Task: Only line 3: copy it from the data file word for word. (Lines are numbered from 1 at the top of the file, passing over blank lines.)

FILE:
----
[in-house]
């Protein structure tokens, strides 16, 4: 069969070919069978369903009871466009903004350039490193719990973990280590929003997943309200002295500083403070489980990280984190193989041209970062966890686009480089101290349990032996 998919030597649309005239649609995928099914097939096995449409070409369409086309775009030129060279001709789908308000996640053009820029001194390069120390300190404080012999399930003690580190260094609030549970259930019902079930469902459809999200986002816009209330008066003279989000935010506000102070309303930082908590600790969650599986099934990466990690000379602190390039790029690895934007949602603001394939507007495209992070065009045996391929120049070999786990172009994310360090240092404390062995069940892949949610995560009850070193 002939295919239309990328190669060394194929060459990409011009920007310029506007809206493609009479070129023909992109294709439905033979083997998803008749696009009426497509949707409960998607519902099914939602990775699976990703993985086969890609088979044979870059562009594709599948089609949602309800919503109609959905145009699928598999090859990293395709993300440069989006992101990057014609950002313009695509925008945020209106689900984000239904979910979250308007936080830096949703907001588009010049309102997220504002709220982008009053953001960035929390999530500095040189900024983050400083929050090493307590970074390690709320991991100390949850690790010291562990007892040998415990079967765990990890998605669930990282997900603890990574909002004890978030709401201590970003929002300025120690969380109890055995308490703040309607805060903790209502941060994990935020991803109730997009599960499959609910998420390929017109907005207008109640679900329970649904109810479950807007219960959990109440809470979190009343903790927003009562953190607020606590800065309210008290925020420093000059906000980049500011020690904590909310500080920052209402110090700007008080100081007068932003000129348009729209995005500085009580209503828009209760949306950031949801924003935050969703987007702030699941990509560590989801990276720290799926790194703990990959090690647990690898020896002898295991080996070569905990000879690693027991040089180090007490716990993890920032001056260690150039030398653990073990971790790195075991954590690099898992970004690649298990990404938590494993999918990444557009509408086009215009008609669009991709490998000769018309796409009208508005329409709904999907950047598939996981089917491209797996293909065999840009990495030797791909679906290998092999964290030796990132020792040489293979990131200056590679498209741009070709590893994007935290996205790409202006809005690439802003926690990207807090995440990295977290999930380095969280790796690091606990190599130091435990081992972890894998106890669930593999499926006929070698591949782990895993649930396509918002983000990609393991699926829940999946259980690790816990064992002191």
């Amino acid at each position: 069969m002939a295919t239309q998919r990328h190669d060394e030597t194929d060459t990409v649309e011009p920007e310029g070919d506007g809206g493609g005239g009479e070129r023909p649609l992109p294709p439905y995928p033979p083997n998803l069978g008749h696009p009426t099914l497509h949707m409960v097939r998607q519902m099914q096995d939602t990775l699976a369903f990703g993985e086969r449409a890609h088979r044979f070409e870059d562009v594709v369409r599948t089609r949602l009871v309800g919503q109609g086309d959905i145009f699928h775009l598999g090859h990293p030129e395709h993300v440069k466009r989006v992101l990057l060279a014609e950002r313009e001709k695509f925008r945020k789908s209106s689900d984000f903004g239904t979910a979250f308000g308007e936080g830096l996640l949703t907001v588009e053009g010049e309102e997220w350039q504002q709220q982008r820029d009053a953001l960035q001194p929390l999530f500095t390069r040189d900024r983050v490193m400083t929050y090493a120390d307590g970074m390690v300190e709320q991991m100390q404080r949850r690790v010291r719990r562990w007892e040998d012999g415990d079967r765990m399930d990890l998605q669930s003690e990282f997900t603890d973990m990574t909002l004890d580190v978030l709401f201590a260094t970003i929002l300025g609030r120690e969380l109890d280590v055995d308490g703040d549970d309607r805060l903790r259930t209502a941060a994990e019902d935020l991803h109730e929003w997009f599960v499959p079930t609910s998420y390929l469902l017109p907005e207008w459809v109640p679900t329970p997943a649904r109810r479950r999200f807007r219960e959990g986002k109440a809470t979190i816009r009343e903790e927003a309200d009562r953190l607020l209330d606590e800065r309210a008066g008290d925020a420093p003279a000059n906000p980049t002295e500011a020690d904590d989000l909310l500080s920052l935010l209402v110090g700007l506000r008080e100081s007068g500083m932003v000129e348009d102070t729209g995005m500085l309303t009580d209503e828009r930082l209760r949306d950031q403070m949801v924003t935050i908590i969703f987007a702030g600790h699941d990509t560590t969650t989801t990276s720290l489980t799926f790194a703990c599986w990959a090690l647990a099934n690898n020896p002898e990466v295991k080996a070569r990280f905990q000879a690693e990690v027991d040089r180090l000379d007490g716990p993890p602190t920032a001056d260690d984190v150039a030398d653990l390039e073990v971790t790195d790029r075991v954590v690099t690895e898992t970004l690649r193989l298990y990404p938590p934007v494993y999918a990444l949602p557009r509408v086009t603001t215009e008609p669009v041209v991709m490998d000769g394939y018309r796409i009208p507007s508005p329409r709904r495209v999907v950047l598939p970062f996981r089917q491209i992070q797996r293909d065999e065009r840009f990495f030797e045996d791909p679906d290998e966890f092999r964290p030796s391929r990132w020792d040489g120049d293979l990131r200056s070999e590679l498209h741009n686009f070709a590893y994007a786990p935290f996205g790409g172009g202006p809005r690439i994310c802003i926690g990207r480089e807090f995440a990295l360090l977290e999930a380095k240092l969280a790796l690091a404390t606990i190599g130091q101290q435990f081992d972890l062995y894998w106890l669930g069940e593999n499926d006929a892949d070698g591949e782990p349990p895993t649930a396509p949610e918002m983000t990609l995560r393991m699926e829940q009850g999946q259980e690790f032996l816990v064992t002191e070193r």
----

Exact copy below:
């Amino acid at each position: 069969m002939a295919t239309q998919r990328h190669d060394e030597t194929d060459t990409v649309e011009p920007e310029g070919d506007g809206g493609g005239g009479e070129r023909p649609l992109p294709p439905y995928p033979p083997n998803l069978g008749h696009p009426t099914l497509h949707m409960v097939r998607q519902m099914q096995d939602t990775l699976a369903f990703g993985e086969r449409a890609h088979r044979f070409e870059d562009v594709v369409r599948t089609r949602l009871v309800g919503q109609g086309d959905i145009f699928h775009l598999g090859h990293p030129e395709h993300v440069k466009r989006v992101l990057l060279a014609e950002r313009e001709k695509f925008r945020k789908s209106s689900d984000f903004g239904t979910a979250f308000g308007e936080g830096l996640l949703t907001v588009e053009g010049e309102e997220w350039q504002q709220q982008r820029d009053a953001l960035q001194p929390l999530f500095t390069r040189d900024r983050v490193m400083t929050y090493a120390d307590g970074m390690v300190e709320q991991m100390q404080r949850r690790v010291r719990r562990w007892e040998d012999g415990d079967r765990m399930d990890l998605q669930s003690e990282f997900t603890d973990m990574t909002l004890d580190v978030l709401f201590a260094t970003i929002l300025g609030r120690e969380l109890d280590v055995d308490g703040d549970d309607r805060l903790r259930t209502a941060a994990e019902d935020l991803h109730e929003w997009f599960v499959p079930t609910s998420y390929l469902l017109p907005e207008w459809v109640p679900t329970p997943a649904r109810r479950r999200f807007r219960e959990g986002k109440a809470t979190i816009r009343e903790e927003a309200d009562r953190l607020l209330d606590e800065r309210a008066g008290d925020a420093p003279a000059n906000p980049t002295e500011a020690d904590d989000l909310l500080s920052l935010l209402v110090g700007l506000r008080e100081s007068g500083m932003v000129e348009d102070t729209g995005m500085l309303t009580d209503e828009r930082l209760r949306d950031q403070m949801v924003t935050i908590i969703f987007a702030g600790h699941d990509t560590t969650t989801t990276s720290l489980t799926f790194a703990c599986w990959a090690l647990a099934n690898n020896p002898e990466v295991k080996a070569r990280f905990q000879a690693e990690v027991d040089r180090l000379d007490g716990p993890p602190t920032a001056d260690d984190v150039a030398d653990l390039e073990v971790t790195d790029r075991v954590v690099t690895e898992t970004l690649r193989l298990y990404p938590p934007v494993y999918a990444l949602p557009r509408v086009t603001t215009e008609p669009v041209v991709m490998d000769g394939y018309r796409i009208p507007s508005p329409r709904r495209v999907v950047l598939p970062f996981r089917q491209i992070q797996r293909d065999e065009r840009f990495f030797e045996d791909p679906d290998e966890f092999r964290p030796s391929r990132w020792d040489g120049d293979l990131r200056s070999e590679l498209h741009n686009f070709a590893y994007a786990p935290f996205g790409g172009g202006p809005r690439i994310c802003i926690g990207r480089e807090f995440a990295l360090l977290e999930a380095k240092l969280a790796l690091a404390t606990i190599g130091q101290q435990f081992d972890l062995y894998w106890l669930g069940e593999n499926d006929a892949d070698g591949e782990p349990p895993t649930a396509p949610e918002m983000t990609l995560r393991m699926e829940q009850g999946q259980e690790f032996l816990v064992t002191e070193r």